A rally of supporters of Israel at the Capitol in Washington. (AP Photo/J. Scott Applewhite/file) AP Photo/J. Scott Applewhite/file
A rally of supporters of Israel at the Capitol in Washington

The vast majority of American Jews are sympathetic to Israel, and most of them feel an emotional connection to the Jewish state, according to a new poll.


Some 80% of American Jews consider themselves pro-Israel, 67% feel “attached” or “very attached” to Israel, and more than 70% of Jews in the US feel that their personal relationship with Israel is equal, or stronger, than it was five years ago, according to a new study on the issue by the Ruderman Family Foundation, countering claims about a growing gap between the sides.

“This relationship is more than politics and Jewish religious practices, and the conversation needs to reflect this simple reality,” said Foundation President Jay Ruderman

The Foundation further noted that the findings are particularly important in light of the tensions that have emerged in recent years between both sides, including those related to President Donald Trump.

Segmentation of the responses by affiliation shows a clear picture: Jews who identify with liberal streams feel that the relationship is weaker than their counterparts, but the picture is not one-dimensional: 15% of those who identified as Orthodox claimed that the relationship was weakened, and 31% of Conservative Jews claimed the relationship was stronger.

Few saw a lack of “mutual understanding or shared values” as one of the most important reasons, reinforcing the understanding that there is a deep common language at the individual level, which is not always expressed in the discourse between the two sides.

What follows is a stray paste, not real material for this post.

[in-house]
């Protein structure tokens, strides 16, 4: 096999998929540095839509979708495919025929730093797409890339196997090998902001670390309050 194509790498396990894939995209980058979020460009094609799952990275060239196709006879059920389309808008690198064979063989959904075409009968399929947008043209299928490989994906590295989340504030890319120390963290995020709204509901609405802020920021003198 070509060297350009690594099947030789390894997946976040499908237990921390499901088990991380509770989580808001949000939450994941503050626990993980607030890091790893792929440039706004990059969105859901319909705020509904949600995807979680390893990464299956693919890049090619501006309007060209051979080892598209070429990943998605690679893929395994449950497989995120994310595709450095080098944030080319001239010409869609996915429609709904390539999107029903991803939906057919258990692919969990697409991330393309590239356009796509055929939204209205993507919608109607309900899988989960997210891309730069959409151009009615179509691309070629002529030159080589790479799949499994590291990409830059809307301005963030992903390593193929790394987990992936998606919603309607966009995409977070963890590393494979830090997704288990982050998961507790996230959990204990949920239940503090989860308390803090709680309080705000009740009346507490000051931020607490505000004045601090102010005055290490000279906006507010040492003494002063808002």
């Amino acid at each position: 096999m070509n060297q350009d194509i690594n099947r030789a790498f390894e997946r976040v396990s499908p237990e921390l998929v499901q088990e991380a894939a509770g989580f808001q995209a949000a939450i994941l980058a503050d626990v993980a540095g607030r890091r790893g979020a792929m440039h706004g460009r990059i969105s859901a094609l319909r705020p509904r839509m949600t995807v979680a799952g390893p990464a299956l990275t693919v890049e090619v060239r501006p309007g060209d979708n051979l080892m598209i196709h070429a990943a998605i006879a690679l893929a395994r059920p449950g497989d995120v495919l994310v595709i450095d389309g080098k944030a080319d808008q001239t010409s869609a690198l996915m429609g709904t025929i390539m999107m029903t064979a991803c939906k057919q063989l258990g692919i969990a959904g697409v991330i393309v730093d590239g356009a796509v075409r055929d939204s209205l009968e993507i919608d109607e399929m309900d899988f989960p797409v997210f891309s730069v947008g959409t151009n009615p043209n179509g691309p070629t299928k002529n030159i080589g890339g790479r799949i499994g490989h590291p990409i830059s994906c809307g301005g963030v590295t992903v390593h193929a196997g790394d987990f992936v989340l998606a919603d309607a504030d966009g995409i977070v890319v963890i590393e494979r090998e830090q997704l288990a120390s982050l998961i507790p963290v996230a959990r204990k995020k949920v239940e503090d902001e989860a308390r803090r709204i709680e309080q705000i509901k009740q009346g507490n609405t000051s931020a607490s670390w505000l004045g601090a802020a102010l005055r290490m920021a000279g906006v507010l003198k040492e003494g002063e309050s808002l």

It is important to note that over half (55%) of American Jews have visited Israel or have family ties to someone living in Israel. A third 33% have family in Israel, and 44% have visited Israel or lived there, including 7% who have visited it during the past year.

The survey also examined the way in which American Jews perceive Jewish community organizations and institutions. There is clearly a link to community engagement and the attachment to Israel. For instance, among those who are “very engaged” in Jewish community organizations, 90% have an emotional attachment with Israel, and 67% say they are “very” attached. While among those who are “not at all engaged”, only 42% feel an attachment to Israel.

Over a third of American Jews (35%) say that wanting to help Israel is a very important reason to get involved in community organizations and institutions. But that is a relatively lower priority than the desire to “sustain and continue the Jewish community for future generations” which 56% see as very important reason to get involved.

This is the most comprehensive survey of the Jewish community in the United States in recent years, and one of the largest ever.

It was initiated by the Ruderman Family Foundation and conducted in December 2019. Twenty-five hundred Jews were sampled, portraying a representative sample of the adult Jewish population in the United States, through the Mellman Group, with a statistical deviation of 1.96%.

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